Based on an all-inclusive system of laws that have been
codifiedclearly written by legislative bodies.
Laws are more cast in stone than common law and not
strongly subject to interpretation by courts.
A key difference is that common law is mainly judicial in
origin and based on court decisions, whereas civil law is
mainly legislative and based on laws passed by national
and state legislatures.
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Dominant legal systems in selected countries
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Sampling of Differences
Between Common Law and Civil Law
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Legal Systems: Religious Law
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Strongly influenced by religious beliefs, ethical codes, and
moral values, which are viewed as mandated by a
supreme being.
Most important religious legal systems are based on
Hindu, Jewish, and Islamic law.
Islamic law spells out norms of behaviour regarding
politics, economics, banking, contracts, marriage,
and many other social and business issues.

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Country Risk Produced by Political Systems:
Government Takeover of Corporate Assets
Confiscation: Seizure of corporate assets without
compensation
Expropriation: Asset seizure with compensation
Nationalisation: Takeover of an entire industry, with or
without compensation


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Examples
In Venezuela, President Hugo Chavez confiscated
an oil field owned by the French petroleum firm
Total.
In 2006, the Bolivian government nationalised the
oil and gas industries.
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Country Risk Produced by Political Systems:
Creeping Expropriation
The most common expropriation today.
The government gradually modifies regulations and laws
after foreign MNEs have made big local investments in
property and plants.


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Examples
Abrupt termination of contracts.
Creation of laws that favour local
firms.
The governments in Bolivia, Russia,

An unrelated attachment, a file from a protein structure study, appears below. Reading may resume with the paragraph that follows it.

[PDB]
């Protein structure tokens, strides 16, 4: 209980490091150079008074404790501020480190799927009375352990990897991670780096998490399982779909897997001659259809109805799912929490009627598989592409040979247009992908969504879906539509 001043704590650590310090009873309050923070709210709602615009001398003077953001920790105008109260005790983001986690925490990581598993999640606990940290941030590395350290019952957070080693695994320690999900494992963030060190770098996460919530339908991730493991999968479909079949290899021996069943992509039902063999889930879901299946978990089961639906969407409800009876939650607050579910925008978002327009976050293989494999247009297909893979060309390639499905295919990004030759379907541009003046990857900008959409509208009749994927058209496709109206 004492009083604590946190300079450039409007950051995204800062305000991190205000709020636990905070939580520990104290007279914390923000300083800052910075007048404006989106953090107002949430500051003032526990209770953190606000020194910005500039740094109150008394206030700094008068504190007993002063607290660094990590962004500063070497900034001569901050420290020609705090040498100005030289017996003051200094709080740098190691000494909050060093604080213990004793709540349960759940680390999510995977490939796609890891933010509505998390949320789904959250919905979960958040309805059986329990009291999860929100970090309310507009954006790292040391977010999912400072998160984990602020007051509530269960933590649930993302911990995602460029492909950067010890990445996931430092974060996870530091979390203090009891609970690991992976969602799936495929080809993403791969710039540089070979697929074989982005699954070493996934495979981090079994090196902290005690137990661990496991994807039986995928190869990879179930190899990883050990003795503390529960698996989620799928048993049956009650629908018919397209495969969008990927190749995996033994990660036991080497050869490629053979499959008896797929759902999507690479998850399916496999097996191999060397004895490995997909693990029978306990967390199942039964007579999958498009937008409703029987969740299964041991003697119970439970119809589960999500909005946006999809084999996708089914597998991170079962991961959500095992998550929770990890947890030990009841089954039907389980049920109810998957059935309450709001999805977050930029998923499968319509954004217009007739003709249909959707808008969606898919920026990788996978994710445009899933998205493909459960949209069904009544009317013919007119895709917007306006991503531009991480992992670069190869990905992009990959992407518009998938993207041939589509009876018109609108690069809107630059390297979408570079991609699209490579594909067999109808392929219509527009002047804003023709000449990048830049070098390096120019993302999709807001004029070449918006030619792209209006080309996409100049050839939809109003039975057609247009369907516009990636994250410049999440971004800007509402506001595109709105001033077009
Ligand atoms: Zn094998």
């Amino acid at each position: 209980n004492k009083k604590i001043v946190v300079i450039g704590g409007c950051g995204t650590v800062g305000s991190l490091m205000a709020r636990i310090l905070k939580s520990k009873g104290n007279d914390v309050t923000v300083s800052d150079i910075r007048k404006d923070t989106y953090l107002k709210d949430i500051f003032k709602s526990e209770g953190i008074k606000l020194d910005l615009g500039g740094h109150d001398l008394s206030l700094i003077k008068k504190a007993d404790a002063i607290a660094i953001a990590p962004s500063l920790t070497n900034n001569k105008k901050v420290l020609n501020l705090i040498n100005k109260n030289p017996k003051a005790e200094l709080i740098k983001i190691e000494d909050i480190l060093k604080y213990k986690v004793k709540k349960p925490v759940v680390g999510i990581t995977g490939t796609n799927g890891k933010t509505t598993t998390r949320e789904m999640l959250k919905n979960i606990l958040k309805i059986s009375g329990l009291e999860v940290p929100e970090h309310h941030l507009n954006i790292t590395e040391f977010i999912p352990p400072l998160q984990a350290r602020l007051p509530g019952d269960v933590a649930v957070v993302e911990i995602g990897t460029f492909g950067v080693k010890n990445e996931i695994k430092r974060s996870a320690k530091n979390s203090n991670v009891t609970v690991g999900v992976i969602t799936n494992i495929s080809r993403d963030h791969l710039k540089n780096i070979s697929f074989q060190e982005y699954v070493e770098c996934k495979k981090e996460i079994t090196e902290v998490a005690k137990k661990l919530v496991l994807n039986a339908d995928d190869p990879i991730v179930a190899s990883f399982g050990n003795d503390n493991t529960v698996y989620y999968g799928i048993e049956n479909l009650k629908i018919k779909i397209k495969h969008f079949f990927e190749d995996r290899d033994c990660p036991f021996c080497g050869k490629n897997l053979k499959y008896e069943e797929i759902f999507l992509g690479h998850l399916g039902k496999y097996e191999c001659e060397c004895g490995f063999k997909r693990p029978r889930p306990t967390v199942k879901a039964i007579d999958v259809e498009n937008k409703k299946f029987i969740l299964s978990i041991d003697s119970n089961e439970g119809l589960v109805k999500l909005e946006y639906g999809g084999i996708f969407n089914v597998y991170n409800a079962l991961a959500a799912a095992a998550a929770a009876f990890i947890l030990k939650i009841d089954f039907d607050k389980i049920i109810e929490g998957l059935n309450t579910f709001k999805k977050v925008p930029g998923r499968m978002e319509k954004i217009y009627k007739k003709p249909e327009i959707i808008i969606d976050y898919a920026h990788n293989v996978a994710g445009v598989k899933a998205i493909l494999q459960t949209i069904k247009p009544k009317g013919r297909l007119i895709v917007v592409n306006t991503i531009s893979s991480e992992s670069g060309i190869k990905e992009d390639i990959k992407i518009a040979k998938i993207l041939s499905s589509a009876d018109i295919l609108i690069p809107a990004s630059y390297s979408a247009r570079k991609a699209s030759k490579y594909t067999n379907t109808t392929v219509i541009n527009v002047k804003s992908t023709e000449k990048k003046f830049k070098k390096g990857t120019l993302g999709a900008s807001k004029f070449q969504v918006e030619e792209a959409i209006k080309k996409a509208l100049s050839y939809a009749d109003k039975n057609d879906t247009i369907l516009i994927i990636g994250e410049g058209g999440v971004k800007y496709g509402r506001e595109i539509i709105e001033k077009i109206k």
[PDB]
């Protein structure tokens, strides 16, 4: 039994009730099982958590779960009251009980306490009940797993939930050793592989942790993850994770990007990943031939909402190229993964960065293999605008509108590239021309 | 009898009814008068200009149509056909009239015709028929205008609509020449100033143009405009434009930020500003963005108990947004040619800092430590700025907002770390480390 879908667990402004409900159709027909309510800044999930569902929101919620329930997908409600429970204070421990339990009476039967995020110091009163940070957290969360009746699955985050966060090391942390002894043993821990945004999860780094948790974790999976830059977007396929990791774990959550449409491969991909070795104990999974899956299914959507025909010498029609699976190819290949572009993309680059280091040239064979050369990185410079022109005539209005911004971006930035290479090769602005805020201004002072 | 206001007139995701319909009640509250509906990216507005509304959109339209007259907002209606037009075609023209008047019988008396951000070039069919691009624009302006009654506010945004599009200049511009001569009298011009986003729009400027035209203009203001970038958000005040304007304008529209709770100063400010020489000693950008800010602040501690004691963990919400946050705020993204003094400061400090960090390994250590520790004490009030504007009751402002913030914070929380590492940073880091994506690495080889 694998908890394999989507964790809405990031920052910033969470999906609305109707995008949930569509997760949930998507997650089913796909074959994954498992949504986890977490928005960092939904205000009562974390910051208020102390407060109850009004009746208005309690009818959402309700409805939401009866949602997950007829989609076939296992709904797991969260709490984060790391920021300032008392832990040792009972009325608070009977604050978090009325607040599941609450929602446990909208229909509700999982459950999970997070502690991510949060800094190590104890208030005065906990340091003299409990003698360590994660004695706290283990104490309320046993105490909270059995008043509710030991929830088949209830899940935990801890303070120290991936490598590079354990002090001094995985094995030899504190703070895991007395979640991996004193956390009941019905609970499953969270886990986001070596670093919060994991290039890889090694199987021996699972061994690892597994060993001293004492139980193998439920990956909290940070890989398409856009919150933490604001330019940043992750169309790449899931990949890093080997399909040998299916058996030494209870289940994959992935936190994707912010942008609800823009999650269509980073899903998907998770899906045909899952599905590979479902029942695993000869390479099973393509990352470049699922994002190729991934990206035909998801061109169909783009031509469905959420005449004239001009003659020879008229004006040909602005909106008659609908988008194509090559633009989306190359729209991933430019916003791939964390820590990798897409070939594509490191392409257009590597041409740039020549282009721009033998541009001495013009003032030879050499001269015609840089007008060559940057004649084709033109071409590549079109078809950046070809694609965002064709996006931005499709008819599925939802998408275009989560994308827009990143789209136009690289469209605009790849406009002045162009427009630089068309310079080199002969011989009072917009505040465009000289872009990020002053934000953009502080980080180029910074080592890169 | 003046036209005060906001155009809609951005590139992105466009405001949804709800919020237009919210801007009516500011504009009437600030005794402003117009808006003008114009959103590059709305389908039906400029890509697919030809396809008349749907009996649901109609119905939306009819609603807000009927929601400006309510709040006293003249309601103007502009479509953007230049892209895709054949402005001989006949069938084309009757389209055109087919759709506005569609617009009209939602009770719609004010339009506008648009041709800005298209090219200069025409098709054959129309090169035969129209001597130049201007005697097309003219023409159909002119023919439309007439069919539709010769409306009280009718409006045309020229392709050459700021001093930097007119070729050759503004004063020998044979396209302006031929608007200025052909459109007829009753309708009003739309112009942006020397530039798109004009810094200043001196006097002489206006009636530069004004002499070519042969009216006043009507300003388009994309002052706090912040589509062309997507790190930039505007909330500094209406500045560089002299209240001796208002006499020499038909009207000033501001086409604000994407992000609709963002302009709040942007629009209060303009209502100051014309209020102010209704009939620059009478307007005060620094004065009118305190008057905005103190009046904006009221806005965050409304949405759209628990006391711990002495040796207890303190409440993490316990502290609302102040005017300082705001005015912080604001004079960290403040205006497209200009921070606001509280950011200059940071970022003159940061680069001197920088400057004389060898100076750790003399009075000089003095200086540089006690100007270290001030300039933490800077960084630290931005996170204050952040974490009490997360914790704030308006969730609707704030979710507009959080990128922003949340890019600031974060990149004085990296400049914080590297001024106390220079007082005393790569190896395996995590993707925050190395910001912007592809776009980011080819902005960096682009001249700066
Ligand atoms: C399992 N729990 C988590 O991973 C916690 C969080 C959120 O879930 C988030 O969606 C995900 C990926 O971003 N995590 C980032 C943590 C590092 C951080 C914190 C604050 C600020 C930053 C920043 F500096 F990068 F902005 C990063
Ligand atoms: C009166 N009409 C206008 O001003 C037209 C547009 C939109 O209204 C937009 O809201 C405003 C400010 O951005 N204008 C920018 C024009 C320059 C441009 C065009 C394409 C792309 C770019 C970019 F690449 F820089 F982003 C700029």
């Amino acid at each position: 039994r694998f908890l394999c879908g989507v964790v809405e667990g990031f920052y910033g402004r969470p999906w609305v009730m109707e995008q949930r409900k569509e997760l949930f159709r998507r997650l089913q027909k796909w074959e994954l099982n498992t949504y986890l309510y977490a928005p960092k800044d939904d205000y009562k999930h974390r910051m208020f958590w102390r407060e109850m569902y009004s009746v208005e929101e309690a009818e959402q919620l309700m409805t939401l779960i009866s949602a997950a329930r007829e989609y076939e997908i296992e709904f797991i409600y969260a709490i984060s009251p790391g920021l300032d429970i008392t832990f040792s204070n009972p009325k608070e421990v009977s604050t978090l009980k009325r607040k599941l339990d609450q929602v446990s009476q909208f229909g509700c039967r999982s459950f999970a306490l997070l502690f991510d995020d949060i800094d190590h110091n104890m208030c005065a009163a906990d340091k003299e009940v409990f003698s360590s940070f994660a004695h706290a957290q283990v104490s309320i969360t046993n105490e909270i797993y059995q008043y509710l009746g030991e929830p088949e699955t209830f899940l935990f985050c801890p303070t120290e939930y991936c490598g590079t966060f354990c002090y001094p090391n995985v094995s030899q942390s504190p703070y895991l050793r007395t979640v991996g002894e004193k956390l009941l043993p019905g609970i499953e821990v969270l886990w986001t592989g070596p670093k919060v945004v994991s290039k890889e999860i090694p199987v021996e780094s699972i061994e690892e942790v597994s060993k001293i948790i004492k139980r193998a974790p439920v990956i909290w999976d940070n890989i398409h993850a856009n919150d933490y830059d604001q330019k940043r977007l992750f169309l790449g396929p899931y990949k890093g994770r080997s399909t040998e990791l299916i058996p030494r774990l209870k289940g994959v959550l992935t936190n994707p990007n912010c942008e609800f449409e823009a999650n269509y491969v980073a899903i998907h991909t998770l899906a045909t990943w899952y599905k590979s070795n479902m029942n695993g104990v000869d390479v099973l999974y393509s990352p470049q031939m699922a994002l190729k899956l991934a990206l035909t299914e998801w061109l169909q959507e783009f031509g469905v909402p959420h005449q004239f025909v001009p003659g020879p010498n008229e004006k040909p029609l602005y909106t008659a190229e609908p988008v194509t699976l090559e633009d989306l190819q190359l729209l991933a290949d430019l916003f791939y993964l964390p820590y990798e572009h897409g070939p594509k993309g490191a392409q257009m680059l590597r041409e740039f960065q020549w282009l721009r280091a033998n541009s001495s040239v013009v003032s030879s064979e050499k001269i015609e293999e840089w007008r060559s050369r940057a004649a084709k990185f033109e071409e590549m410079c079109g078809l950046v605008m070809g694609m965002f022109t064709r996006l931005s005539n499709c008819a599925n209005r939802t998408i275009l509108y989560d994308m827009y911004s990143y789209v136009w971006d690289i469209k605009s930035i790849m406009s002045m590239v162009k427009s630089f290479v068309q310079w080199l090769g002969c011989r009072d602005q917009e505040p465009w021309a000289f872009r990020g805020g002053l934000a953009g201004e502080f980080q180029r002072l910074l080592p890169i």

and Venezuela have modified tax
regimes to extract revenues from
coal, oil, and gas companies.
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Country Risk Produced by Political Systems:
Embargoes and Sanctions
Governments may respond to offensive
activities of foreign countries by
imposing embargoes and sanctions.
Sanctions are bans on international
trade, usually undertaken by a country,
or a group of countries, against another
country judged to have jeopardised
peace and security.
Embargoes are bans on exports or
imports that forbid trade in specific
goods with specific countries. Example:
The U.S. has enforced embargoes
against Iran and North Korea, labelled
as state sponsors of terrorism.

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Country Risk Produced by Political Systems:
Boycotts against Firms and Nations
Boycott: A voluntary refusal to engage in commercial dealings
with a nation or a company


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Examples from France
Citizens boycotted Disneyland Paris to express opposition
to globalisation and takeover of French farmland.
French farmers boycotted McDonalds, and crashed a
tractor into a shop, to vent their anger with agricultural
policies and globalisation.
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Country Risk Produced by Political Systems:
Wars, Insurrection, and Violence
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War and insurrection: Indirect effects can be disastrous
for company activities.
Terrorism: The threat or actual use of force or violence
to attain a political goal through fear and intimidation.
Some terrorism is sponsored by national governments.
Terrorism particularly affects certain industries, such as
tourism, hospitality, aviation, finance, and retailing.
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Types of Country Risk Produced by Legal Systems
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Country risk arising from the host countrys legal
environment:
Foreign investment laws
Controls on operating forms and practices
Marketing and distribution laws
Laws regarding income repatriation
Environmental laws
Contract laws
Convergence towards an international standard for
international sales contracts.
Internet and e-commerce regulations
Inadequate or underdeveloped legal systems


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Country Risk Produced by Legal Systems (cont.)
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Country risk arising from the home countrys legal
environment:
The Foreign Corrupt Practices Act (FCPA)
Antiboycott regulations
Accounting and reporting laws
Transparency in financial reporting


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Critical Thinking
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1. Globalisation is an ideology of supporting liberal
economics and corporate interests as it promotes
weakening trade unions, reducing business regulation and
curbing public spending and welfare budgets. Discuss.

2. What is the appropriate role of government in business
activities? Examine this role from different ideological
perspectives.